Evolution of a Blog

This blog has evolved as I have as a maker. It starts at the beginning of my journey where I began to re-tread my tires in the useful lore of micro electronics and the open-source software that can drive them. While building solutions around micro-electronics are still an occasional topic my more recent focus has been on the 3D Printing side of making.

Wednesday, December 12, 2012

Time to code some autonomous operation

I will have to upload a video of the 'bot maneuvering as a very expensive remote control tracked vehicle but here is a picture that it took of me after a romp around the lounge.   The special effect is due to my telling it to start moving at which point it orients the sensor stalk forward.   This image just happened to be taken at that second.   It is pretty much where I want it to be at this stage of the project.
There are still a few small bugs, or areas for reconsideration, in the controlled operation but not serious enough to keep me from starting the next phase of the project...getting it to do something on it's own!

Friday, December 7, 2012

Following a compass bearing (or NOT!)

One of the things that I would like for my 'bot to be able to do is drive in a straight line.   Seems simple but unfortunately I seem to have one motor pulling slightly differently than the other.

My first try at correcting for this was to simply put in an adjustment factor for the motors.  This helped but to make things interesting it seems that the 'bot motors behave differently at different battery charge levels (and speeds).   So, I said to myself, why not write a routine that detects the drift of our heading and then tweaks the adjustment factor?   I then said to myself, it should probably be sensitive to the amount of variation and raise or lower the amount of each adjustment based on the deviation in our heading.   Finally, and this was turning into a long conversation with myself, I said to myself, you should probably put in a quiesce for a number of cycles to let the adjustment take effect before trying again, and, you should also make these different factors tunable as startup arguments.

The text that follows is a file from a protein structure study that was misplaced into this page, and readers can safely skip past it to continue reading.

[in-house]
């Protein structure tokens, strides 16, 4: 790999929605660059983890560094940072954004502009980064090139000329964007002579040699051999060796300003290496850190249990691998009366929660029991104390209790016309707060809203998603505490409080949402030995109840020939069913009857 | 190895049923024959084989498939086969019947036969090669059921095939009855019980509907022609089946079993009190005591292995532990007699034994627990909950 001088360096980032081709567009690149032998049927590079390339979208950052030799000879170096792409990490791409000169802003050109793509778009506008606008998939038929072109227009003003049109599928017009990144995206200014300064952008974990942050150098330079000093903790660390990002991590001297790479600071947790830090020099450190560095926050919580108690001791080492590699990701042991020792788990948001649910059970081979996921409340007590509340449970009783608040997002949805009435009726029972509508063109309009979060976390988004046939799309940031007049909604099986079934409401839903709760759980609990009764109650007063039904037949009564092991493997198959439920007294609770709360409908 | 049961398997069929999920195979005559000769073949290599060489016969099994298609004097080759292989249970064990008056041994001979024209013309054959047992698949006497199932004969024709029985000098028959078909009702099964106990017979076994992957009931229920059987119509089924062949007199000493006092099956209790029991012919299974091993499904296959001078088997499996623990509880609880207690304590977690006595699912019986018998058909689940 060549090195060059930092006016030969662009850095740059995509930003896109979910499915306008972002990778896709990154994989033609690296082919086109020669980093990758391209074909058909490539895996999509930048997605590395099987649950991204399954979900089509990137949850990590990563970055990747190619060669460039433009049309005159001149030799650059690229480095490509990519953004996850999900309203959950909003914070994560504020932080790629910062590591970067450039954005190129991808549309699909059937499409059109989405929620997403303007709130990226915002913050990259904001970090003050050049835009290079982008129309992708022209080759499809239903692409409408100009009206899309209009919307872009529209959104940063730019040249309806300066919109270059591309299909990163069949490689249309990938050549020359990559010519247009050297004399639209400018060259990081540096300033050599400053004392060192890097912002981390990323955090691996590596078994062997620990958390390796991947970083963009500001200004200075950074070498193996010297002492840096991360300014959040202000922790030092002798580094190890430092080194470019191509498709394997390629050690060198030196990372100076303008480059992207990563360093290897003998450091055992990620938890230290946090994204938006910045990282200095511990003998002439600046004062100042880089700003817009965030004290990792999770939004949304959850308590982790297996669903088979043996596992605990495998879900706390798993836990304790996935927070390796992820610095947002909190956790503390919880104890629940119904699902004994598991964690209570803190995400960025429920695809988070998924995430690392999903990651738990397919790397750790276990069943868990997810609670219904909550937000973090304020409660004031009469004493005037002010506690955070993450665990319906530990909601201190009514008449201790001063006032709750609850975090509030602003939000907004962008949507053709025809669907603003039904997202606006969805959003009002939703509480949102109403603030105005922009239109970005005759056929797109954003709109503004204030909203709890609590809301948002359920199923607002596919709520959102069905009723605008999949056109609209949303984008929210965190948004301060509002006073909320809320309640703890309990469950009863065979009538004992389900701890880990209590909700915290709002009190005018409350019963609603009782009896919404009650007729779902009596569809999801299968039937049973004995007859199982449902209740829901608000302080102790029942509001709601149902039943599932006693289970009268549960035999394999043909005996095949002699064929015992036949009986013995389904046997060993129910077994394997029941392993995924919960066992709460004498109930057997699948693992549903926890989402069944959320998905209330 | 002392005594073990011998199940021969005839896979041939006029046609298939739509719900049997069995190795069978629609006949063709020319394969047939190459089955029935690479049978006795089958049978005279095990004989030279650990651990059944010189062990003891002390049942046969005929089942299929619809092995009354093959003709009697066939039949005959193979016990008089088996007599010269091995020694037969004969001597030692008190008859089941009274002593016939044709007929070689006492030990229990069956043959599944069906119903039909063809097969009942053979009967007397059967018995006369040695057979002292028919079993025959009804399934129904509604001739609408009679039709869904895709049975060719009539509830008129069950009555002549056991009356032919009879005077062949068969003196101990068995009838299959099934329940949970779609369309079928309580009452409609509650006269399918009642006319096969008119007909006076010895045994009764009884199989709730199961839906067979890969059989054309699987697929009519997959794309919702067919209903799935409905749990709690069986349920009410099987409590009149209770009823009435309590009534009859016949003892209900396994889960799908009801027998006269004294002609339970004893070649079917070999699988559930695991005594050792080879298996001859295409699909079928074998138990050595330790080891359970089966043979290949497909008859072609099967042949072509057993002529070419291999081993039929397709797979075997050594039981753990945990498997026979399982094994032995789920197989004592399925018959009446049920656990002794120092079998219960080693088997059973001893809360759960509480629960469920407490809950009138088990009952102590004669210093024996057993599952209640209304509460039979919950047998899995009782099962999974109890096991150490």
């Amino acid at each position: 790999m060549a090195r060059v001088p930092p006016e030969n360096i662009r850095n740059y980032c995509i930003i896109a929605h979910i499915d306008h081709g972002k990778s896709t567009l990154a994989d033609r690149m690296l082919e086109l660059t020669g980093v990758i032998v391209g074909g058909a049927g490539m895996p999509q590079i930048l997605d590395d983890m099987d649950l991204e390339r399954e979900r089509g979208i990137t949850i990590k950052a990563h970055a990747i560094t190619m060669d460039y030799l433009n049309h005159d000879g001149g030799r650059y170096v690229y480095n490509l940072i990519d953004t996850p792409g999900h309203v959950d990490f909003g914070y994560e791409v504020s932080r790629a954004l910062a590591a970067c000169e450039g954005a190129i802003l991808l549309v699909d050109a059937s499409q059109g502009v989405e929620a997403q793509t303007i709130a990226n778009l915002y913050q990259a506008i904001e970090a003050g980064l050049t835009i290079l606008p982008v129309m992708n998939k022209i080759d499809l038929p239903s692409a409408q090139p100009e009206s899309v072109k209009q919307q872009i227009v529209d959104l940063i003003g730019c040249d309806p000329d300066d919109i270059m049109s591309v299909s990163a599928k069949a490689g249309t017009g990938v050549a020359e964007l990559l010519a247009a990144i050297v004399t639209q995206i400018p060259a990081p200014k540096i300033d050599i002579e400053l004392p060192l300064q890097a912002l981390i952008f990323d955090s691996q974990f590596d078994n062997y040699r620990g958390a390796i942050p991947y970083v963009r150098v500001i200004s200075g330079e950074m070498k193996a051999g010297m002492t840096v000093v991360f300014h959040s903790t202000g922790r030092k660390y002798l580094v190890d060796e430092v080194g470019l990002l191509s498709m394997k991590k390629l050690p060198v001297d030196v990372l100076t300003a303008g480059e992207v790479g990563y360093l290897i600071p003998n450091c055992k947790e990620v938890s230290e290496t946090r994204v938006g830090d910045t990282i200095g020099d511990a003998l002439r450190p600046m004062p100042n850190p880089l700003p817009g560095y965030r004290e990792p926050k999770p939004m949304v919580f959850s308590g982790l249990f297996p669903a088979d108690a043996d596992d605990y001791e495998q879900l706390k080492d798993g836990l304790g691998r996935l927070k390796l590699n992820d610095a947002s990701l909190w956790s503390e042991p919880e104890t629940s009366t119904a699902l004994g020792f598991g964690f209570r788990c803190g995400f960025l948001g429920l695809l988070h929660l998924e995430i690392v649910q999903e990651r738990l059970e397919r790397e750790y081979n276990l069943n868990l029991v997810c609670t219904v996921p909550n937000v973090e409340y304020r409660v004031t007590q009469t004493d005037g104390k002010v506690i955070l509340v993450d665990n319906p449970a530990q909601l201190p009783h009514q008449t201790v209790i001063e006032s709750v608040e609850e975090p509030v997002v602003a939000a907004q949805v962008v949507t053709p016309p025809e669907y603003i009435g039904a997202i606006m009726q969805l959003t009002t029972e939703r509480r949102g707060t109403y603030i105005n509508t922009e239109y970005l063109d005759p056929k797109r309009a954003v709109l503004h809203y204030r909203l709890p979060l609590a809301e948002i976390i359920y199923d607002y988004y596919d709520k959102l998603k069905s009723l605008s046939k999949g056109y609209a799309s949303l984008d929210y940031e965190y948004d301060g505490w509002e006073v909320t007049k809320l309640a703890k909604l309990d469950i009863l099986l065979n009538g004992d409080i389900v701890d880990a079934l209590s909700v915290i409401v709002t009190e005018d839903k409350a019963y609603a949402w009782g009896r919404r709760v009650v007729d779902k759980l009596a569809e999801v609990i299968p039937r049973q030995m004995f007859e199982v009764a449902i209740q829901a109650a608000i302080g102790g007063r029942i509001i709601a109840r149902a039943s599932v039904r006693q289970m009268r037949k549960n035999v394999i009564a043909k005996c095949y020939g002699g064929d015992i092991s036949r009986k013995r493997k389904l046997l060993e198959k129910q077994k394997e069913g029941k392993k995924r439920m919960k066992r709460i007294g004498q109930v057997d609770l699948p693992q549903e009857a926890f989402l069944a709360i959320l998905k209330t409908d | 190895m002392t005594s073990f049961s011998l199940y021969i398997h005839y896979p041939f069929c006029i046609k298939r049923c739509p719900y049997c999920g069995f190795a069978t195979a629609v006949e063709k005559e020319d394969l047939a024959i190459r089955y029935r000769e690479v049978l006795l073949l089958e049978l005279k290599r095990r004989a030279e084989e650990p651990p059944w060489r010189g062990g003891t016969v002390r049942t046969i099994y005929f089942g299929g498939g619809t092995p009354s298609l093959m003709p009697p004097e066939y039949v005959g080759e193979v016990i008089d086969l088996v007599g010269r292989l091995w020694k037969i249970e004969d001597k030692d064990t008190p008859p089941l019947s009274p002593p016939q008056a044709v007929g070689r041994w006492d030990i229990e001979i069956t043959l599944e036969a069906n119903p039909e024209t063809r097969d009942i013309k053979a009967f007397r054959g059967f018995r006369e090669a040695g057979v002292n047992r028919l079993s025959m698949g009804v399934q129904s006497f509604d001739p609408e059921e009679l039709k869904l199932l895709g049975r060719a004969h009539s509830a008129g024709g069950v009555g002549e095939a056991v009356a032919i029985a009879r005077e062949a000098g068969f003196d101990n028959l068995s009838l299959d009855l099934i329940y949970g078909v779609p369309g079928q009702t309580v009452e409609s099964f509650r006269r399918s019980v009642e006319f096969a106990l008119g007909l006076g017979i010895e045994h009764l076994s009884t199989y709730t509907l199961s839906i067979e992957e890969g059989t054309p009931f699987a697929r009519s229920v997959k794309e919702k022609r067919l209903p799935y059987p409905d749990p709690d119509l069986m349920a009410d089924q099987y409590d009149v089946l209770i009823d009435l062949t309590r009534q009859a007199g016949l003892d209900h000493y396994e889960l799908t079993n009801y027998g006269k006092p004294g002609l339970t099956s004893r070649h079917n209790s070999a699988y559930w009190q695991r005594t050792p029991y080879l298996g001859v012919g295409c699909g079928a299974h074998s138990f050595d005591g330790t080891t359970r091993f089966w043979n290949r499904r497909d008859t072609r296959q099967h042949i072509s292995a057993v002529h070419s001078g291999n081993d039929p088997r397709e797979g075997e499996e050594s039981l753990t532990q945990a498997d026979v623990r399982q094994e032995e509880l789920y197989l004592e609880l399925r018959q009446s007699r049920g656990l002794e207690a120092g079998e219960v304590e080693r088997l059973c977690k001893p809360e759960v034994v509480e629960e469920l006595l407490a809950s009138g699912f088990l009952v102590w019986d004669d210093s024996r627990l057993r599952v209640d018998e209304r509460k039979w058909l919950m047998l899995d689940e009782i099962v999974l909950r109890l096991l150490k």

So we (me, myself, and I) get all this coded and try it out.   Does not work.  Not even close.  It appears to be doing all the right things but the 'bot is veering radically to the left.   We put in all kinds of debug statements and can not figure out why it would be acting this way.

Finally it dawns on us.   In an earlier post I mentioned that we are renting a place (moving out in a couple of weeks now that we have finally bought a place) that sits just about underneath Brunei's famous Sounding Arches railroad bridge in Maidenhead.   This has to be one of the busiest train lines in the world as it is the major east west line into and out of the centre of London.   I knew that we get a lot of electro magnetic interference from the trains but thought that was only the occasional variation in bearing as a train passes (also plays havoc with TV reception via an ariel).   As you can see from the two compass readins we are getting a lot more than just an occasional glitch.   These two readings are taken long a five foot divider between our kitchen and lounge.   In that five feet we get a variation in bearing of almost 20 degrees!

It is NOT my code that has an issue here!  The 'bot is chasing a compass bearing that is far from constant to the magnetic north pole!